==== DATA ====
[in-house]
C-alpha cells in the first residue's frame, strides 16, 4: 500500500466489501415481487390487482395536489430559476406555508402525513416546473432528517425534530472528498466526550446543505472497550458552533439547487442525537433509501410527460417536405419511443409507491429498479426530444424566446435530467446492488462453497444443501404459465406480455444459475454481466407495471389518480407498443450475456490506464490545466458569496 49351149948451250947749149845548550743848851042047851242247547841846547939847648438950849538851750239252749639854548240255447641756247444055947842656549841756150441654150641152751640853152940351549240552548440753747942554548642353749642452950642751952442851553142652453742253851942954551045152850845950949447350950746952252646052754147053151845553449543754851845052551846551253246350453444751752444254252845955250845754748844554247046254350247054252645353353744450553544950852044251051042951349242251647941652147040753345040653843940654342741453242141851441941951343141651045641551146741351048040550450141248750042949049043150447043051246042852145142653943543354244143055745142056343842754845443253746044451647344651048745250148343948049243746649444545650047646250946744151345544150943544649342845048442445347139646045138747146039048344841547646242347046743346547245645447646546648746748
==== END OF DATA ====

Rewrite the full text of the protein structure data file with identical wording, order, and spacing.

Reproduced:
[in-house]
C-alpha cells in the first residue's frame, strides 16, 4: 500500500466489501415481487390487482395536489430559476406555508402525513416546473432528517425534530472528498466526550446543505472497550458552533439547487442525537433509501410527460417536405419511443409507491429498479426530444424566446435530467446492488462453497444443501404459465406480455444459475454481466407495471389518480407498443450475456490506464490545466458569496 49351149948451250947749149845548550743848851042047851242247547841846547939847648438950849538851750239252749639854548240255447641756247444055947842656549841756150441654150641152751640853152940351549240552548440753747942554548642353749642452950642751952442851553142652453742253851942954551045152850845950949447350950746952252646052754147053151845553449543754851845052551846551253246350453444751752444254252845955250845754748844554247046254350247054252645353353744450553544950852044251051042951349242251647941652147040753345040653843940654342741453242141851441941951343141651045641551146741351048040550450141248750042949049043150447043051246042852145142653943543354244143055745142056343842754845443253746044451647344651048745250148343948049243746649444545650047646250946744151345544150943544649342845048442445347139646045138747146039048344841547646242347046743346547245645447646546648746748